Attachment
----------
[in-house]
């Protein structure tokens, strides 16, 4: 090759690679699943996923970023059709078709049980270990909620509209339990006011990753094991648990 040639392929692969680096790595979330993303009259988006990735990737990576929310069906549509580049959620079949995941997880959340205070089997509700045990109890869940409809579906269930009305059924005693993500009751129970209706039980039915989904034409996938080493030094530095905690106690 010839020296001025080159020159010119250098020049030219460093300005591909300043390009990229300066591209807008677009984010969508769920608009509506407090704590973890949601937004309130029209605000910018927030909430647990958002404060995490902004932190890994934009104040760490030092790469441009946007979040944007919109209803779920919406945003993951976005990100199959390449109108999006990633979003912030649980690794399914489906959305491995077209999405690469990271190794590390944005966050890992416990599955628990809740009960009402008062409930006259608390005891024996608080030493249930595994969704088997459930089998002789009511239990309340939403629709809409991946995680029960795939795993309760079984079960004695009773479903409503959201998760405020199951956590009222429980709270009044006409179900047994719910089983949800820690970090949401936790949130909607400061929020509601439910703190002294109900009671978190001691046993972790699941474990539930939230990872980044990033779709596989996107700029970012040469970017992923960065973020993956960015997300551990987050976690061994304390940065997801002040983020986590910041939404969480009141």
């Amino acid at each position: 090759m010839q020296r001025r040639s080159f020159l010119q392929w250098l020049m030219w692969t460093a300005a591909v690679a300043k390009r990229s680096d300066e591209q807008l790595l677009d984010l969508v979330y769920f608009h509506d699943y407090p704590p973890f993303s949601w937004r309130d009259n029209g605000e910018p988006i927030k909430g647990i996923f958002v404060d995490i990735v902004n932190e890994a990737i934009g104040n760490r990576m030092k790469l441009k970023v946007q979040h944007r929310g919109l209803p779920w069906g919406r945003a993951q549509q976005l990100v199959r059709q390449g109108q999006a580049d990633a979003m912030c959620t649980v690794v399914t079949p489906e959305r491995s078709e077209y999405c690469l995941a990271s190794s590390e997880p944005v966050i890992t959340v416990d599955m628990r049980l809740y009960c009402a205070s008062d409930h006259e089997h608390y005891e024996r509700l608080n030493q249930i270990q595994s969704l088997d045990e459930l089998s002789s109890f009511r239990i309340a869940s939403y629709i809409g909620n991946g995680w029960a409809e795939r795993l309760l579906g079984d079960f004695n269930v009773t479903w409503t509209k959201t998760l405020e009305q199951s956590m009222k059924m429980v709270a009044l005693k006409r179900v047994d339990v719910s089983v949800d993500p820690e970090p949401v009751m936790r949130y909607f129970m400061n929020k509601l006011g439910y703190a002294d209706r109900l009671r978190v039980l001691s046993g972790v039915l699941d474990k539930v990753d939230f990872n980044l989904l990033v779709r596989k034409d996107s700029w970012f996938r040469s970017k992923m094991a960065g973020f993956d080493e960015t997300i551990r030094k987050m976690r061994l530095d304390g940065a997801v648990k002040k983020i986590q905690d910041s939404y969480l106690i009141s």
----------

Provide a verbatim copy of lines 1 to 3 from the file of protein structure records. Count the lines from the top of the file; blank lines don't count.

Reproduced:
[in-house]
């Protein structure tokens, strides 16, 4: 090759690679699943996923970023059709078709049980270990909620509209339990006011990753094991648990 040639392929692969680096790595979330993303009259988006990735990737990576929310069906549509580049959620079949995941997880959340205070089997509700045990109890869940409809579906269930009305059924005693993500009751129970209706039980039915989904034409996938080493030094530095905690106690 010839020296001025080159020159010119250098020049030219460093300005591909300043390009990229300066591209807008677009984010969508769920608009509506407090704590973890949601937004309130029209605000910018927030909430647990958002404060995490902004932190890994934009104040760490030092790469441009946007979040944007919109209803779920919406945003993951976005990100199959390449109108999006990633979003912030649980690794399914489906959305491995077209999405690469990271190794590390944005966050890992416990599955628990809740009960009402008062409930006259608390005891024996608080030493249930595994969704088997459930089998002789009511239990309340939403629709809409991946995680029960795939795993309760079984079960004695009773479903409503959201998760405020199951956590009222429980709270009044006409179900047994719910089983949800820690970090949401936790949130909607400061929020509601439910703190002294109900009671978190001691046993972790699941474990539930939230990872980044990033779709596989996107700029970012040469970017992923960065973020993956960015997300551990987050976690061994304390940065997801002040983020986590910041939404969480009141």
């Amino acid at each position: 090759m010839q020296r001025r040639s080159f020159l010119q392929w250098l020049m030219w692969t460093a300005a591909v690679a300043k390009r990229s680096d300066e591209q807008l790595l677009d984010l969508v979330y769920f608009h509506d699943y407090p704590p973890f993303s949601w937004r309130d009259n029209g605000e910018p988006i927030k909430g647990i996923f958002v404060d995490i990735v902004n932190e890994a990737i934009g104040n760490r990576m030092k790469l441009k970023v946007q979040h944007r929310g919109l209803p779920w069906g919406r945003a993951q549509q976005l990100v199959r059709q390449g109108q999006a580049d990633a979003m912030c959620t649980v690794v399914t079949p489906e959305r491995s078709e077209y999405c690469l995941a990271s190794s590390e997880p944005v966050i890992t959340v416990d599955m628990r049980l809740y009960c009402a205070s008062d409930h006259e089997h608390y005891e024996r509700l608080n030493q249930i270990q595994s969704l088997d045990e459930l089998s002789s109890f009511r239990i309340a869940s939403y629709i809409g909620n991946g995680w029960a409809e795939r795993l309760l579906g079984d079960f004695n269930v009773t479903w409503t509209k959201t998760l405020e009305q199951s956590m009222k059924m429980v709270a009044l005693k006409r179900v047994d339990v719910s089983v949800d993500p820690e970090p949401v009751m936790r949130y909607f129970m400061n929020k509601l006011g439910y703190a002294d209706r109900l009671r978190v039980l001691s046993g972790v039915l699941d474990k539930v990753d939230f990872n980044l989904l990033v779709r596989k034409d996107s700029w970012f996938r040469s970017k992923m094991a960065g973020f993956d080493e960015t997300i551990r030094k987050m976690r061994l530095d304390g940065a997801v648990k002040k983020i986590q905690d910041s939404y969480l106690i009141s």